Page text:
It may seem like the circus has been here forever, but the gargantuan Armory Show, which claims to draw about 60,000 people over five days, is a New York teenager. It began in the (then-rundown) Gramercy Hotel in 1994, started by dealers who couldn’t afford, or couldn’t get into, the Art Dealers Association of America Fair on Park Avenue, but who still wanted to reach the collectors who streamed into town for it. Dealers simply rented out hotel rooms and hung the work they brought on walls, laid it on beds, staged installations in the hotel bathrooms, screened video art by artists like Tony Oursler in the closets. (One piece was famously cleaned up and packed away by a hotel maid.) One year, early on, Tracey Emin, later to become a Brit art superstar, lounged on the bed and talked about her sex life with potential buyers. Works by her and Damien Hirst sold for under $10,000 apiece; Charles Saatchi sent his curator. It was so successful that it now stretches over two piers on the Hudson, attracts 270 dealers from around the world and is owned by a Chicago conglomerate that also owns that city’s Merchandise Mart, which is run by a Kennedy (Chris, Bobby’s son). This year, the ADAA fair actually moved dates to be nearer to the Armory Show.

Dozens of galleries came from Europe and Latin American to these fairs; many said they found it worth it. “It’s been a good week,” said Isabella Maidment of London’s Pilar Corrias Gallery. Her gallery brought work to the fair ranging from $3,000 to $75,000. For the past three years, it has been difficult to sell young or unknown artists, but this time collectors were willing to take chances if the unknowns were cheap enough. “We sold all nine of Mary Ramsden’s painting for $3,500 apiece. She’s still a student at the Royal Academy of Arts in London,” she continued. “Better this year than last year, generally; seems to be a good turnout, collector-wise, very healthy.”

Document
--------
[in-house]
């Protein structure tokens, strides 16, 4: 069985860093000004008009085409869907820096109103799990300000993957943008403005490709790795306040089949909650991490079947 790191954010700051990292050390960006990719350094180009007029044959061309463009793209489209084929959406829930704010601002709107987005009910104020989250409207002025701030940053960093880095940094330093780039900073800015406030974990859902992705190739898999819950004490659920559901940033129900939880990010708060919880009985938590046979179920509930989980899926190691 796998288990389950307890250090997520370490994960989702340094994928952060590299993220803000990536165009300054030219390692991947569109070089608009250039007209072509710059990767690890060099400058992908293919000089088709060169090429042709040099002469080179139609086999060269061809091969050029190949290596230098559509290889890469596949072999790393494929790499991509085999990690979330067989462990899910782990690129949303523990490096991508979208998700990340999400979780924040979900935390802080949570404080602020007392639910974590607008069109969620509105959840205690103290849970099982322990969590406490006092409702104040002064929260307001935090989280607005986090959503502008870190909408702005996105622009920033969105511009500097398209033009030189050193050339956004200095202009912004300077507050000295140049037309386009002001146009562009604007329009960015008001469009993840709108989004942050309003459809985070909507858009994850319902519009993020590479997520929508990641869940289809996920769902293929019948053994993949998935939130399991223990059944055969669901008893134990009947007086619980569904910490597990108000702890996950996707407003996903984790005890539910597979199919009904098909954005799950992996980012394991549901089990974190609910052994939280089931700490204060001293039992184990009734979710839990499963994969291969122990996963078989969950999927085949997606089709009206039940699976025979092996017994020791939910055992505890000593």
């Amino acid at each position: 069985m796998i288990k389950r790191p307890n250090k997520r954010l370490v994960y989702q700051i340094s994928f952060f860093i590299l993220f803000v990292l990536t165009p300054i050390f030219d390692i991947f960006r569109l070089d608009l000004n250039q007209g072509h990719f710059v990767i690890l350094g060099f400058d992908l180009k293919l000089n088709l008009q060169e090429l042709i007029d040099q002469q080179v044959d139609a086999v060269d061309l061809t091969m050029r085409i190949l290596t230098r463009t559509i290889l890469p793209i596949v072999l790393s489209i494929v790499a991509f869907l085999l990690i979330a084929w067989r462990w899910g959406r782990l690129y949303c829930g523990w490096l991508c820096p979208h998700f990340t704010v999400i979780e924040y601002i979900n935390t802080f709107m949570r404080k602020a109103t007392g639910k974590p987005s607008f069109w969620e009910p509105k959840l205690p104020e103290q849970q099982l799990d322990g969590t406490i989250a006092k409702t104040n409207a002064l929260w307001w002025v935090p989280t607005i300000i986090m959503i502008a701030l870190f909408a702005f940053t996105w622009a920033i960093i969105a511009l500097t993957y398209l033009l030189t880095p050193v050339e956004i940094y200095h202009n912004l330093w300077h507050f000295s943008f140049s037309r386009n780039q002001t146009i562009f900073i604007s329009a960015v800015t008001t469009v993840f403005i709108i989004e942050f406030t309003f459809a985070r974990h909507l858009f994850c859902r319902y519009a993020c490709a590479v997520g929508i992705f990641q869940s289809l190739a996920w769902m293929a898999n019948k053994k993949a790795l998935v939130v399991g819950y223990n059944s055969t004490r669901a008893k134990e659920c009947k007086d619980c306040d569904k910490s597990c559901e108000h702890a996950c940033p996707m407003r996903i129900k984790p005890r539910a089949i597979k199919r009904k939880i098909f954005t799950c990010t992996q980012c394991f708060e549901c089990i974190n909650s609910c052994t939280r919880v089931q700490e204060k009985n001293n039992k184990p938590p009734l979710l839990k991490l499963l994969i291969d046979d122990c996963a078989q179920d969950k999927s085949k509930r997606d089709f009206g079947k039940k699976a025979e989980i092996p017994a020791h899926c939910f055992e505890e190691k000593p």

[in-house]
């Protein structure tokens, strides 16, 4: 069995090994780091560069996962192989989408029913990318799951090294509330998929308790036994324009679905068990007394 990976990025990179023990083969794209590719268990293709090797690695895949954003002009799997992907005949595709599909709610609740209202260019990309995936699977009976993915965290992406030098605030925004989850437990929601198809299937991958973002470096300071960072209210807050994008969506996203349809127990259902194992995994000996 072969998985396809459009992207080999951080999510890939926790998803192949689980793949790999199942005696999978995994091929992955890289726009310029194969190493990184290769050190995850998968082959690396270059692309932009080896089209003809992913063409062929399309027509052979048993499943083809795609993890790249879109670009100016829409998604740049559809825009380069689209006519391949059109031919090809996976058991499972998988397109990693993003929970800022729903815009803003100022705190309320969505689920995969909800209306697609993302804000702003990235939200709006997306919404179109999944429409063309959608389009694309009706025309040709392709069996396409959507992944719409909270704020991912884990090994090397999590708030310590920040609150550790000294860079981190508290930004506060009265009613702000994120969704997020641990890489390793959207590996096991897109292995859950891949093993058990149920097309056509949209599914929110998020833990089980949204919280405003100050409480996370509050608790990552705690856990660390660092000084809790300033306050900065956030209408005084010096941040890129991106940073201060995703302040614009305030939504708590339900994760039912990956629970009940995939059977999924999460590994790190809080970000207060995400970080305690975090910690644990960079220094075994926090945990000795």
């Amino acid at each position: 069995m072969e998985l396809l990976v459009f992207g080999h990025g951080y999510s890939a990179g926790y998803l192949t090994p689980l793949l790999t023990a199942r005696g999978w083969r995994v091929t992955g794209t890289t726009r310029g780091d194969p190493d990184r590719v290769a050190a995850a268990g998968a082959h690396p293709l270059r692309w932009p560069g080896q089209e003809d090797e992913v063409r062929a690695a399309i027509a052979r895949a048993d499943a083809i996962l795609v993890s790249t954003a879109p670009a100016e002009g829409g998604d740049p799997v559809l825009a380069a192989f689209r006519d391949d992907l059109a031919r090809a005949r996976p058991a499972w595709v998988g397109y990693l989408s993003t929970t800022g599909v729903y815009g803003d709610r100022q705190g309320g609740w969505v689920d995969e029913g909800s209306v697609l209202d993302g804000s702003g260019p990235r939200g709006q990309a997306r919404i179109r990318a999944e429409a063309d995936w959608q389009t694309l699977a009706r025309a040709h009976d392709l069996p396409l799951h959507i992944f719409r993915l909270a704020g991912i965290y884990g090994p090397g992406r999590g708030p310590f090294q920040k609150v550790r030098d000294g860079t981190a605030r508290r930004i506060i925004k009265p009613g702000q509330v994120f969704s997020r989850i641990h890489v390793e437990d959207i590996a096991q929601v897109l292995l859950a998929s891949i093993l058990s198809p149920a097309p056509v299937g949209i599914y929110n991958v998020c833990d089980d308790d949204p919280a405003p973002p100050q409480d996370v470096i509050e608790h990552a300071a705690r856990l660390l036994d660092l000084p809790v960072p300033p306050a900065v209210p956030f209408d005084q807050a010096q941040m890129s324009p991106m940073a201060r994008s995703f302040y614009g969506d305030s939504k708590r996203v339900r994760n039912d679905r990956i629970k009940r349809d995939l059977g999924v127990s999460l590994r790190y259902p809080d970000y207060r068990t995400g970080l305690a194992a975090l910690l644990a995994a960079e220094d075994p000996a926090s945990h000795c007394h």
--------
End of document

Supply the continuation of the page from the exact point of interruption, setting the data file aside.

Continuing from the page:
Not long into the blitz, Lehmann Maupin Gallery had sold most of the tiny artworks that lined their booth by Brits Gilbert and George. They consisted of postcards of London’s tourist and sex attractions, each priced at about $25,000. Bortolami and Brooklyn’s Pierogi also reported sales almost right off the bat. Behemoth Sperone Westwater saw Otto Piene’s Nachtsonne (The Moon Upon Which It Depends) sell for $400,000 opening day at the Park Avenue Armory.

Better uptown or down? More than ever, galleries hedged their bets, often exhibiting at both fairs simultaneously. One example was Marianne Boesky, who exhibited at the ADAA fair on Park Avenue (with works priced at $50,000 to $1 million) and the Armory by the Piers (most art there, save for a Yoshitomo Nara sculpture, wasunder $60,000). Greenberg van Doren, too, took multiple booths.

But conspicuous consumption seemed out, and perhaps the gallery reports were a little too upbeat? The collectors we cornered, by and large, denied having purchased much. “I bought a bottle of water,” said Larry Warsh, one of the world’s biggest buyers of Chinese contemporary art.

The Bare Essentials of Armory Art Week